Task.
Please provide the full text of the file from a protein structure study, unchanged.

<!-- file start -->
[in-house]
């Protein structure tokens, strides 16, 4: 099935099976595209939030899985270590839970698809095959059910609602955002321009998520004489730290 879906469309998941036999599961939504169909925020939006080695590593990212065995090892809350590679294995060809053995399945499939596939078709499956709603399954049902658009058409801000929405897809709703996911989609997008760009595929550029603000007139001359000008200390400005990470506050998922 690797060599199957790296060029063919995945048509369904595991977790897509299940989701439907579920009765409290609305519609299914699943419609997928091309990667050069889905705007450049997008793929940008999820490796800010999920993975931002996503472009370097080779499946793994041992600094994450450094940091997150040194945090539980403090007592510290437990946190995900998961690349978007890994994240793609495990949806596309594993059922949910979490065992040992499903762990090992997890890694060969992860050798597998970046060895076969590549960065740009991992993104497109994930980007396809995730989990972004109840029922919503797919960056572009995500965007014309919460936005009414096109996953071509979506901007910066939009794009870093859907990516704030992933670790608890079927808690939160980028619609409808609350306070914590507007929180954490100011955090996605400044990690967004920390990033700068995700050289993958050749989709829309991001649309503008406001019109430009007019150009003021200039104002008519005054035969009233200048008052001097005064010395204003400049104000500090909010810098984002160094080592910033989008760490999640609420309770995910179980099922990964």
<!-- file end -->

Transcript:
[in-house]
């Protein structure tokens, strides 16, 4: 099935099976595209939030899985270590839970698809095959059910609602955002321009998520004489730290 879906469309998941036999599961939504169909925020939006080695590593990212065995090892809350590679294995060809053995399945499939596939078709499956709603399954049902658009058409801000929405897809709703996911989609997008760009595929550029603000007139001359000008200390400005990470506050998922 690797060599199957790296060029063919995945048509369904595991977790897509299940989701439907579920009765409290609305519609299914699943419609997928091309990667050069889905705007450049997008793929940008999820490796800010999920993975931002996503472009370097080779499946793994041992600094994450450094940091997150040194945090539980403090007592510290437990946190995900998961690349978007890994994240793609495990949806596309594993059922949910979490065992040992499903762990090992997890890694060969992860050798597998970046060895076969590549960065740009991992993104497109994930980007396809995730989990972004109840029922919503797919960056572009995500965007014309919460936005009414096109996953071509979506901007910066939009794009870093859907990516704030992933670790608890079927808690939160980028619609409808609350306070914590507007929180954490100011955090996605400044990690967004920390990033700068995700050289993958050749989709829309991001649309503008406001019109430009007019150009003021200039104002008519005054035969009233200048008052001097005064010395204003400049104000500090909010810098984002160094080592910033989008760490999640609420309770995910179980099922990964």